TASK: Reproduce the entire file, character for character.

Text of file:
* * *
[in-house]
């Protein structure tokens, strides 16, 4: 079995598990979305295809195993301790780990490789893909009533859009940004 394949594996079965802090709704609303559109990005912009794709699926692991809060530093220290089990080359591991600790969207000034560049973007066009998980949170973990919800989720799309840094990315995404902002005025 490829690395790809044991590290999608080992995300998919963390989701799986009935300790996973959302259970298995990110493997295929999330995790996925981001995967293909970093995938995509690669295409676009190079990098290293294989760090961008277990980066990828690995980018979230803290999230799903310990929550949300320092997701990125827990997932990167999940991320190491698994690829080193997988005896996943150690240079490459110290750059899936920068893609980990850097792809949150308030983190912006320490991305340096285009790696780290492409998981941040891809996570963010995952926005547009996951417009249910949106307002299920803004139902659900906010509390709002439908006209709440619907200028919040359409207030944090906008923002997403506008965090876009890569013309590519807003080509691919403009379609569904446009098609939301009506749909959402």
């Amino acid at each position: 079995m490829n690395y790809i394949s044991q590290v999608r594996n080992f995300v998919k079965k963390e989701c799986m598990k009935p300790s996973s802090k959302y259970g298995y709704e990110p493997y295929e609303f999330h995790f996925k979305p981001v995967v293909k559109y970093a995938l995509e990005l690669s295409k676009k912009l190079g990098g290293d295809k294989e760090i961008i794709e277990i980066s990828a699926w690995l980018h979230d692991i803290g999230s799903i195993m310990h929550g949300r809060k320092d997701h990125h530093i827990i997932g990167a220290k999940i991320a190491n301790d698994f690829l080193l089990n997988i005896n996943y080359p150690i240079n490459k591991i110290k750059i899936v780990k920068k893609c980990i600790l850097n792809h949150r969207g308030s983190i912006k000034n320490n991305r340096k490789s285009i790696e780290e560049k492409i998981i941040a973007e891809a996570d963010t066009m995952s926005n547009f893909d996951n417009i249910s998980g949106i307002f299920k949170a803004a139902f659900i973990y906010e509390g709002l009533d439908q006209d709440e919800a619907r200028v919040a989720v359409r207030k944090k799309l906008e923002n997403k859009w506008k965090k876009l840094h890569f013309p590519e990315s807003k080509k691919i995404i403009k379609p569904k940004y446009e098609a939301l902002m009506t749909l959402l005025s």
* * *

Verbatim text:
[in-house]
């Protein structure tokens, strides 16, 4: 079995598990979305295809195993301790780990490789893909009533859009940004 394949594996079965802090709704609303559109990005912009794709699926692991809060530093220290089990080359591991600790969207000034560049973007066009998980949170973990919800989720799309840094990315995404902002005025 490829690395790809044991590290999608080992995300998919963390989701799986009935300790996973959302259970298995990110493997295929999330995790996925981001995967293909970093995938995509690669295409676009190079990098290293294989760090961008277990980066990828690995980018979230803290999230799903310990929550949300320092997701990125827990997932990167999940991320190491698994690829080193997988005896996943150690240079490459110290750059899936920068893609980990850097792809949150308030983190912006320490991305340096285009790696780290492409998981941040891809996570963010995952926005547009996951417009249910949106307002299920803004139902659900906010509390709002439908006209709440619907200028919040359409207030944090906008923002997403506008965090876009890569013309590519807003080509691919403009379609569904446009098609939301009506749909959402």
């Amino acid at each position: 079995m490829n690395y790809i394949s044991q590290v999608r594996n080992f995300v998919k079965k963390e989701c799986m598990k009935p300790s996973s802090k959302y259970g298995y709704e990110p493997y295929e609303f999330h995790f996925k979305p981001v995967v293909k559109y970093a995938l995509e990005l690669s295409k676009k912009l190079g990098g290293d295809k294989e760090i961008i794709e277990i980066s990828a699926w690995l980018h979230d692991i803290g999230s799903i195993m310990h929550g949300r809060k320092d997701h990125h530093i827990i997932g990167a220290k999940i991320a190491n301790d698994f690829l080193l089990n997988i005896n996943y080359p150690i240079n490459k591991i110290k750059i899936v780990k920068k893609c980990i600790l850097n792809h949150r969207g308030s983190i912006k000034n320490n991305r340096k490789s285009i790696e780290e560049k492409i998981i941040a973007e891809a996570d963010t066009m995952s926005n547009f893909d996951n417009i249910s998980g949106i307002f299920k949170a803004a139902f659900i973990y906010e509390g709002l009533d439908q006209d709440e919800a619907r200028v919040a989720v359409r207030k944090k799309l906008e923002n997403k859009w506008k965090k876009l840094h890569f013309p590519e990315s807003k080509k691919i995404i403009k379609p569904k940004y446009e098609a939301l902002m009506t749909l959402l005025s």